Netflix has hit back at a lawsuit from the publisher of the popular Choose Your Own Adventure kids book series, which sued the streaming giant over what it claims are similarities found in Netlfix’s Black Mirror stand-alone interactive movie Bandersnatch.
The original civil suit, filed in federal district court in Vermont, home to the publisher Chooseco, says Black Mirror: Bandersnatch infringed on its trademark. In the film, the protagonist, a young programmer named Stefan (Fionn Whitehead), works to create a computer game inspired by by a “choose your own adventure”-style novel given to him as a child.
The suit also claimed unfair competition, false designation of origin, and dilution arising under the Trademark Act, and unfair competition.
Chooseco, which has since filed an amended complaint, says it has registered the use of the phrase in connection with movies, books and other forms of media; 20th Century Fox currently holds an option to develop a film based on the books. The publisher also claims the game company depicted in the movie, Tuckersoft, uses “rounded color borders” on its packaging that is similar to borders it uses on its book covers.
Netflix in a filing Thursday pushed back on both claims in a memorandum of law in support of a motion to dismiss (read it here), saying the use of the phrase “choose your own adventure” is “a reference to the book’s narrative device,” and is a “common — and accurate — phrase.”
The filing added that the “rounded borders” claim “is even weaker than Chooseco’s original claims: because there is nothing distinctive about Chooseco’s borders and consumers do not associate them with Chooseco, they are not protectable trade dress, and, regardless, its borders are markedly different from those used on “Tuckersoft” videogames.”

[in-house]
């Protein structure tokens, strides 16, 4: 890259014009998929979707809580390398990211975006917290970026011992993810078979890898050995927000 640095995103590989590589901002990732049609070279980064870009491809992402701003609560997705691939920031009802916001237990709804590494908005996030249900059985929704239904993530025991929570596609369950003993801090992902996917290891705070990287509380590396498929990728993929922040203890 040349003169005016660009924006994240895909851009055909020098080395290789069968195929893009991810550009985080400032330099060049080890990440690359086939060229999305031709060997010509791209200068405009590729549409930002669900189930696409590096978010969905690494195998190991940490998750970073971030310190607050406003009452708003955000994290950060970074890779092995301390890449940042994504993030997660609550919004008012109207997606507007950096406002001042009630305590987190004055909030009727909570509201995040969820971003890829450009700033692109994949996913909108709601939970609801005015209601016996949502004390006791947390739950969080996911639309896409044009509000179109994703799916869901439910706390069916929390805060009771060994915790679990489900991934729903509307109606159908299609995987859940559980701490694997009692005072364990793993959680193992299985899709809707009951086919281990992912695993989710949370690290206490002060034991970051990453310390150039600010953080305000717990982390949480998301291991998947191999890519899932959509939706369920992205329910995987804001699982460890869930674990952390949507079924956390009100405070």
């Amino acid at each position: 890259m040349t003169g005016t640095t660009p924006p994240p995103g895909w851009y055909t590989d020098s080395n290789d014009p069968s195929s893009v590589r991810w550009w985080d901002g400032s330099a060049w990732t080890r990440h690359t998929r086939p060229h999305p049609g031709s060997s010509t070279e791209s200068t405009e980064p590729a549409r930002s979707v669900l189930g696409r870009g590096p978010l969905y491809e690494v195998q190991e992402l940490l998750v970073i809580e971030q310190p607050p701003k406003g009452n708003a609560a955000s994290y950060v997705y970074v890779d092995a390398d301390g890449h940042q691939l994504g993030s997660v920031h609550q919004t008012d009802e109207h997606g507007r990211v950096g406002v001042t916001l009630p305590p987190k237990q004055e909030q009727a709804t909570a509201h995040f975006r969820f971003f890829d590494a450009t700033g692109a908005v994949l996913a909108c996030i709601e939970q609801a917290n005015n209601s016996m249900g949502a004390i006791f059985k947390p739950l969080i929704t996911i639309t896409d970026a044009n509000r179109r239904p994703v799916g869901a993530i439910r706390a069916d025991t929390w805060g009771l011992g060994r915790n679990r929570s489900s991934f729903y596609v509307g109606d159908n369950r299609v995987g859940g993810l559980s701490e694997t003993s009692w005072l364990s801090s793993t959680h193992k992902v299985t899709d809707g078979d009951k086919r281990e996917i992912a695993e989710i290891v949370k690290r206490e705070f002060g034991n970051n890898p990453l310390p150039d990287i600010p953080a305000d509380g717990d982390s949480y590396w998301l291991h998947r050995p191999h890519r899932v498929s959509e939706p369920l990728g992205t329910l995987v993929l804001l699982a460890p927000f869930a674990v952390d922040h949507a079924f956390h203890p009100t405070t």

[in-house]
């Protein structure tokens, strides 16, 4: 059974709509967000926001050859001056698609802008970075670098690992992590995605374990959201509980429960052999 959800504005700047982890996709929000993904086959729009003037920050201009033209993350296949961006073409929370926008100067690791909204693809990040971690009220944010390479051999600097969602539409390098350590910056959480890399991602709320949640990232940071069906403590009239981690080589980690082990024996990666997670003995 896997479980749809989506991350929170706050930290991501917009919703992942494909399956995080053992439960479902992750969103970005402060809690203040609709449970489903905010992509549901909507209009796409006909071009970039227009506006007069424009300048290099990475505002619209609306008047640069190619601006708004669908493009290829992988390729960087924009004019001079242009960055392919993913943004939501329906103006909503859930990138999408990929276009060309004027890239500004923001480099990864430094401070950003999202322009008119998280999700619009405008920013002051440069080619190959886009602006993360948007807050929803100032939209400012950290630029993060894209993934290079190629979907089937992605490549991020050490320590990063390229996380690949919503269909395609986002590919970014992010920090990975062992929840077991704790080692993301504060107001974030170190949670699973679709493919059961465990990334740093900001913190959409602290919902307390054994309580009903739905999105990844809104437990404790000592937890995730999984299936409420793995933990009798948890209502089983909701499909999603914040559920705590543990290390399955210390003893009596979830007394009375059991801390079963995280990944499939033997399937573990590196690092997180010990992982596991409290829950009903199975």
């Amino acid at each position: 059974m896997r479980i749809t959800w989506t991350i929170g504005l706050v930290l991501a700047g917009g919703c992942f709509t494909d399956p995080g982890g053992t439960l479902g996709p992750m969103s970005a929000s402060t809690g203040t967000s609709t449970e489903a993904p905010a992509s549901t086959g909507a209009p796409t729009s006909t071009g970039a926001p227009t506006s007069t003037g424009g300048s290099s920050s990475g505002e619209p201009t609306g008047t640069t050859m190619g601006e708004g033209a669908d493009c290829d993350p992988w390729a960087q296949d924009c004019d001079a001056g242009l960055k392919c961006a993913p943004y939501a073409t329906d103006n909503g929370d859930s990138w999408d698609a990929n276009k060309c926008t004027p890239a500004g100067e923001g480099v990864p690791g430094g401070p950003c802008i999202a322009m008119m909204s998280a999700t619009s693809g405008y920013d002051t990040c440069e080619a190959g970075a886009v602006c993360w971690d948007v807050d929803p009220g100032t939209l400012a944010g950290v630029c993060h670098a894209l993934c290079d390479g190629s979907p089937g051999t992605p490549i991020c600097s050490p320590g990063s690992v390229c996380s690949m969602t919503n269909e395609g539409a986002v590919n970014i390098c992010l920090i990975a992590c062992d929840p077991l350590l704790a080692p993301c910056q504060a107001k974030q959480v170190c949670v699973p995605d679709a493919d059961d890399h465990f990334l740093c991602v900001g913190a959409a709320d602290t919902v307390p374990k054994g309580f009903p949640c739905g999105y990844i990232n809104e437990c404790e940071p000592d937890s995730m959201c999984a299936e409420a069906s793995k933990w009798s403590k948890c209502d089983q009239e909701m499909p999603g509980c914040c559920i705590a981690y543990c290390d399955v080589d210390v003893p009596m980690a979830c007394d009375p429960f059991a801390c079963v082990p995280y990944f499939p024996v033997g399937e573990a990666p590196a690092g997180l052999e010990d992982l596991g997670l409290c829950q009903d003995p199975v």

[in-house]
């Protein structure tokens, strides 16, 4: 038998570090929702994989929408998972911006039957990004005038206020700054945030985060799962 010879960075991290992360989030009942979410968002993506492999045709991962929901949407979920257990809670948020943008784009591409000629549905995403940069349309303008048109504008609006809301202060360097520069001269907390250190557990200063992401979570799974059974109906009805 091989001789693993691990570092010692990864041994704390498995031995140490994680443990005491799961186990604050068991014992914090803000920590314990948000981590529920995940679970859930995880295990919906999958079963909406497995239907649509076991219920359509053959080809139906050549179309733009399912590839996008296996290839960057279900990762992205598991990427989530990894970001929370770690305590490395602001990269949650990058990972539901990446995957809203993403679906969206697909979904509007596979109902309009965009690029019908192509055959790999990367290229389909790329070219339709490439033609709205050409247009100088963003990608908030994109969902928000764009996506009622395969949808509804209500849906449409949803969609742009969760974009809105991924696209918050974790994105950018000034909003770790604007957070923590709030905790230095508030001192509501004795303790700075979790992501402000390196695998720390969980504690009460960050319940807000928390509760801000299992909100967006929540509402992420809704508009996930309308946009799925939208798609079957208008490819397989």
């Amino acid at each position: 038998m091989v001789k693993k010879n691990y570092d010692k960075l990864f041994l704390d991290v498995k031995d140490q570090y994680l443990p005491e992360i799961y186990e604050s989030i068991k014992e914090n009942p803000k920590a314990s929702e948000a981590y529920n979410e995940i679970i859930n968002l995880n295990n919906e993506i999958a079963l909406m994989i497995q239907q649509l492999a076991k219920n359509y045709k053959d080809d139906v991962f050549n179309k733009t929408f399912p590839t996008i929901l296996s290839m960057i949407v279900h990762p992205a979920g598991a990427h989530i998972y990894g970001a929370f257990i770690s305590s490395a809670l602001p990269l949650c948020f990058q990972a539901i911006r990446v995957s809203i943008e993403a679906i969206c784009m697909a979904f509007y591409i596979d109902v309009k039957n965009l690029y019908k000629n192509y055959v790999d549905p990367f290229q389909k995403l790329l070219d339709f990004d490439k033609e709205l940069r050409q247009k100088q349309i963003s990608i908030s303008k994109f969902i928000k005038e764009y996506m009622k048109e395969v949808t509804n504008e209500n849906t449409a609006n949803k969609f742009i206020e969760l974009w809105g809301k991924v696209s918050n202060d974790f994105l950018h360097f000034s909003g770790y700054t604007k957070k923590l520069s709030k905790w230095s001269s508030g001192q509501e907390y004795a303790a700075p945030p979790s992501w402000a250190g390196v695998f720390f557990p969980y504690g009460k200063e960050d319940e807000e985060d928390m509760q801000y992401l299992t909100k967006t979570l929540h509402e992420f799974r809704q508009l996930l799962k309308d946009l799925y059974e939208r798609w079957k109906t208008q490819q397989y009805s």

For those reasons laid out, Netflix asked for the case to be dismissed with prejudice.
“No amount of further amendment will change Bandersnatch’s actual uses of the phrase “Choose Your Own Adventure,” the filing concludes. “Nor will amendment change the fictional ‘Tuckersoft’ company’s uses of the rounded color borders, let alone make them similar to Chooseco’s. Nor will amendment alter the First Amendment protection for such artistic uses, the protection for descriptive fair uses like the use of the challenged phrase, or the absence of any secondary meaning for the rounded color borders element of Chooseco’s trade dress.”
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